We included studies with participants ≥18 years with aortic stenosis whose values and preferences related to the decision to undergo TAVI or SAVR were elicited. We considered values and preferences as ‘the relative importance patients placed on the outcomes’ for treatment decisions.9 We excluded studies not reporting original data, case reports, studies reporting health-related quality of life before and after treatment, and studies that transformed quality of life measures into utility values, because quality of life was assessed in the associated systematic review of treatment effectiveness informing the BMJ RapidRecs.3 Our initial review5 did not include studies reporting values and preferences focused solely on medical management or palliative care of aortic stenosis. We therefore did not include them in this update and focused solely on TAVI and SAVR.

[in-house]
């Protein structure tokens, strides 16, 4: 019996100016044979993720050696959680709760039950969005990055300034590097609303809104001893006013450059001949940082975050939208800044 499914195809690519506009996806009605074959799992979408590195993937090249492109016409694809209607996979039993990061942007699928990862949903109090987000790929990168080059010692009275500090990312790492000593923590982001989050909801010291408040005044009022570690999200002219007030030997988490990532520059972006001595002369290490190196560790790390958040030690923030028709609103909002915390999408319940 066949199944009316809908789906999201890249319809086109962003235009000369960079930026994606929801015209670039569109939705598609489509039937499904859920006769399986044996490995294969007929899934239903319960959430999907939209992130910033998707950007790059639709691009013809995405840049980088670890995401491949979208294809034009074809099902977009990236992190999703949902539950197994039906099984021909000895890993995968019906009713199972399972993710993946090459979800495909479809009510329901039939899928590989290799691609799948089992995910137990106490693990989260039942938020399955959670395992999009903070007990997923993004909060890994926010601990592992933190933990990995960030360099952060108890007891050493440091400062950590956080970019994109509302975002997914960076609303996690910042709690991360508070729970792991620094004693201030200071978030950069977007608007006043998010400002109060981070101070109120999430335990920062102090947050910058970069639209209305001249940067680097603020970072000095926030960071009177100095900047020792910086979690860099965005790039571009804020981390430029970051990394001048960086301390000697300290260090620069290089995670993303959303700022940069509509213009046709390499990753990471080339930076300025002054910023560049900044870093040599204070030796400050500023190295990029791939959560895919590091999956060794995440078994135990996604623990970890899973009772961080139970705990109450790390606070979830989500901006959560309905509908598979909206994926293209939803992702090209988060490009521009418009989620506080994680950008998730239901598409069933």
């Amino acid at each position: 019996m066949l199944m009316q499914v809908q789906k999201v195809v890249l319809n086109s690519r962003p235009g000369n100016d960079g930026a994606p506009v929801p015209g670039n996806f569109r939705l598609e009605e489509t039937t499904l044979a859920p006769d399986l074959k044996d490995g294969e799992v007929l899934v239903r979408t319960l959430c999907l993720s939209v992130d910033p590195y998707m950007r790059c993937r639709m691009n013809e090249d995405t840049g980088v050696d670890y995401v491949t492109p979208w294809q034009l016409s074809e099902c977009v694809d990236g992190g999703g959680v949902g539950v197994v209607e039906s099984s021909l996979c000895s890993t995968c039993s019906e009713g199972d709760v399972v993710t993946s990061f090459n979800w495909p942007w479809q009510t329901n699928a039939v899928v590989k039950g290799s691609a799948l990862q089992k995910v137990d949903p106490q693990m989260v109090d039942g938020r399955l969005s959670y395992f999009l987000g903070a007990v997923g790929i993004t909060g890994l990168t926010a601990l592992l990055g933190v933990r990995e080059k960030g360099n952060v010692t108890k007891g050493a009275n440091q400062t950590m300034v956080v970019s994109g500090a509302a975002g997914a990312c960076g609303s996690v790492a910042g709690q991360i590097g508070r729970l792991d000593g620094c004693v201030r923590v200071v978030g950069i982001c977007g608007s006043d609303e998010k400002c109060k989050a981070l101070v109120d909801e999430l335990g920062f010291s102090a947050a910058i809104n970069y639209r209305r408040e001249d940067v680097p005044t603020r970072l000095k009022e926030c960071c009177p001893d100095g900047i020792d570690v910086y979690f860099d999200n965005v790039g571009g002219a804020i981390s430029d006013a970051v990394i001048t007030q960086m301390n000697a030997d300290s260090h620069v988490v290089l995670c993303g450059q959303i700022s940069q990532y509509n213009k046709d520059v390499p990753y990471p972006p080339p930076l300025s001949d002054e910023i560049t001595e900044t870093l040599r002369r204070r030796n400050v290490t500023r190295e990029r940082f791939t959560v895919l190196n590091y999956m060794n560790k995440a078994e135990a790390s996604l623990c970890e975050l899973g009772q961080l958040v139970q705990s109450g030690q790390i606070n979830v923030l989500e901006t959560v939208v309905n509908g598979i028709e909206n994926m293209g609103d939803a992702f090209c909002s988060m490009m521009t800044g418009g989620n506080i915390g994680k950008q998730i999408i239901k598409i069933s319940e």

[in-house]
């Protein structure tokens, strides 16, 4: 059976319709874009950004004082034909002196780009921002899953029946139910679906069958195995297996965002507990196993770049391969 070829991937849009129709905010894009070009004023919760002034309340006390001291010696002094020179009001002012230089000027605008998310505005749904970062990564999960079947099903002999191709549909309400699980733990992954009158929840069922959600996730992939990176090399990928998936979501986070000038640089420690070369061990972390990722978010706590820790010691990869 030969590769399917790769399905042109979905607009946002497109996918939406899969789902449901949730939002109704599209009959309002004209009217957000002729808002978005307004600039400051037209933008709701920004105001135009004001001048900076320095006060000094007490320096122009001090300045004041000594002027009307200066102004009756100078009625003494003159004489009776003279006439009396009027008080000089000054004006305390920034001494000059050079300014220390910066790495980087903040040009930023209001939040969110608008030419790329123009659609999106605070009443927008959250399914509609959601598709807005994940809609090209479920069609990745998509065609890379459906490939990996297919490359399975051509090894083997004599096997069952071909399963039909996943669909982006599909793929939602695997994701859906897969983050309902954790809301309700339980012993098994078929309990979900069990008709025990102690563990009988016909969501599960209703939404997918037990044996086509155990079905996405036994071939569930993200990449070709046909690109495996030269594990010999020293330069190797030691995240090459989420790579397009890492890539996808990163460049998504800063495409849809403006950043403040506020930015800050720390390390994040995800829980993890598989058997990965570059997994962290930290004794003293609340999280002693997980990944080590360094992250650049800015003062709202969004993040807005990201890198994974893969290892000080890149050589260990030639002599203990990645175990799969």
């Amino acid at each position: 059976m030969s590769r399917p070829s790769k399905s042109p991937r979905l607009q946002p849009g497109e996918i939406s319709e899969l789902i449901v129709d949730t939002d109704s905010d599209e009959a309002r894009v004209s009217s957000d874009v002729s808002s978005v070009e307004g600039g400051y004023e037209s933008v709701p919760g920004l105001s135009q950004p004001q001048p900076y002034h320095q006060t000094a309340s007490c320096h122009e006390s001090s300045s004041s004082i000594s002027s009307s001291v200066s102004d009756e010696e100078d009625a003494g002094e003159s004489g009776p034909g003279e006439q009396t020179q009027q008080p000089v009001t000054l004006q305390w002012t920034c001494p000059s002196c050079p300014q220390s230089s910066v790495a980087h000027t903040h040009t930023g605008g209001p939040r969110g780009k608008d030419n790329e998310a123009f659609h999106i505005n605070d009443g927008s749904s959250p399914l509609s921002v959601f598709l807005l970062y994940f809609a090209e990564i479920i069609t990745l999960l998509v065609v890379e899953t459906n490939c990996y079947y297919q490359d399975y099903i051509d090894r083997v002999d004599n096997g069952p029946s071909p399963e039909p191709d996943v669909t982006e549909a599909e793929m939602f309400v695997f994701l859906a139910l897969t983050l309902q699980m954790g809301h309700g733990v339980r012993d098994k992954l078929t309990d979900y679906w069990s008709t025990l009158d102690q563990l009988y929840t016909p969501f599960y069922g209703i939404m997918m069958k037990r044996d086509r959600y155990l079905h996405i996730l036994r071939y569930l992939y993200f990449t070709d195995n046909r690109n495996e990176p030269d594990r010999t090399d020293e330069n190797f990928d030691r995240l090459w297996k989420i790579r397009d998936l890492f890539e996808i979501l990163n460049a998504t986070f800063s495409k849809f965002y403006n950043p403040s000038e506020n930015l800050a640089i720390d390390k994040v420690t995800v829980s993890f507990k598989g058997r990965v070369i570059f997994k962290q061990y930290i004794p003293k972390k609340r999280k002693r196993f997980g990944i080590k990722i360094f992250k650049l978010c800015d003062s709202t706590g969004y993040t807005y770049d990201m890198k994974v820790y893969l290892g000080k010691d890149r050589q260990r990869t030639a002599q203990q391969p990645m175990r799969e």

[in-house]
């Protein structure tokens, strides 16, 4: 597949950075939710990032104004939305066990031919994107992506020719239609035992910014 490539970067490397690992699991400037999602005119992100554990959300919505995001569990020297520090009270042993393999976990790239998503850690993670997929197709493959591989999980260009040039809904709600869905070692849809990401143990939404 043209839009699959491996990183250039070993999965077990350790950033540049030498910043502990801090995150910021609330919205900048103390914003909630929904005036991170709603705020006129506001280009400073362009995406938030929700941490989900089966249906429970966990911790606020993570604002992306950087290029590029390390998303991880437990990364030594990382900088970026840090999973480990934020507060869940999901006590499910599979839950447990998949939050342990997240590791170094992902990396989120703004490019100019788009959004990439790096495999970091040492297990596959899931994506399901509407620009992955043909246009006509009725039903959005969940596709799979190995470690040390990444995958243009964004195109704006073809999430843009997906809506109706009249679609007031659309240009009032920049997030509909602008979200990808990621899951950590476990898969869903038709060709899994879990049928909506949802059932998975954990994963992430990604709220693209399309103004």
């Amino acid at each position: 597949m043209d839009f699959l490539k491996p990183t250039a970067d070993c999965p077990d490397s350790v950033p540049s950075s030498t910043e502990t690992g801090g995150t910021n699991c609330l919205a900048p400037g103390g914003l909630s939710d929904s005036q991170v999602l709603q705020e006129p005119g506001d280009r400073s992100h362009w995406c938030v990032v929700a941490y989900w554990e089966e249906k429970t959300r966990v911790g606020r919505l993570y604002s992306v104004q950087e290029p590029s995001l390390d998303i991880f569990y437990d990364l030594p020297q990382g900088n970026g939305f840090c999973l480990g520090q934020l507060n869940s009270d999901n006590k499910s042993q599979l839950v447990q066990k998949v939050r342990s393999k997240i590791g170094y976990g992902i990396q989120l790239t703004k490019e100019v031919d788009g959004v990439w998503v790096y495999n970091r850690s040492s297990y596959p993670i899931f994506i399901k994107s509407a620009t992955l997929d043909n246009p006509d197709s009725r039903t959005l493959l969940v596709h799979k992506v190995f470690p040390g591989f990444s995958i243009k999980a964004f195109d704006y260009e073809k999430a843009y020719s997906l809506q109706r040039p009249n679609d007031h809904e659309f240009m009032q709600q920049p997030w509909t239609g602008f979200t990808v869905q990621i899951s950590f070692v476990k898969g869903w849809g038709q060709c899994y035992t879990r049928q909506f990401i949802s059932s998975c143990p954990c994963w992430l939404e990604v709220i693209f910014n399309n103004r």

Data collection and synthesis
Two authors (AFH, LL) independently screened titles and abstracts using prespecified criteria after conducting calibration exercises. The authors reviewed full-text articles independently and in duplicate and resolved disagreements by discussion or consultation with a third reviewer (TA). We contacted the authors of two abstracts that were ultimately excluded and corresponded with two authors of included studies for further information.
Two reviewers (AFH, LL) independently abstracted participant demographics, clinical characteristics, methods and findings. We conducted thematic analysis on qualitative results,10 coding and synthesising primary quotations from study participants and author-reported summaries and themes. Across eligible studies, we also abstracted patient-important practical issues (ie, how a treatment can affect patients’ daily life) related to decisions to undergo treatment and categorised findings using a developed generic framework, described elsewhere.11 The review authors resolved disagreements through discussion or by consulting a third party (TA).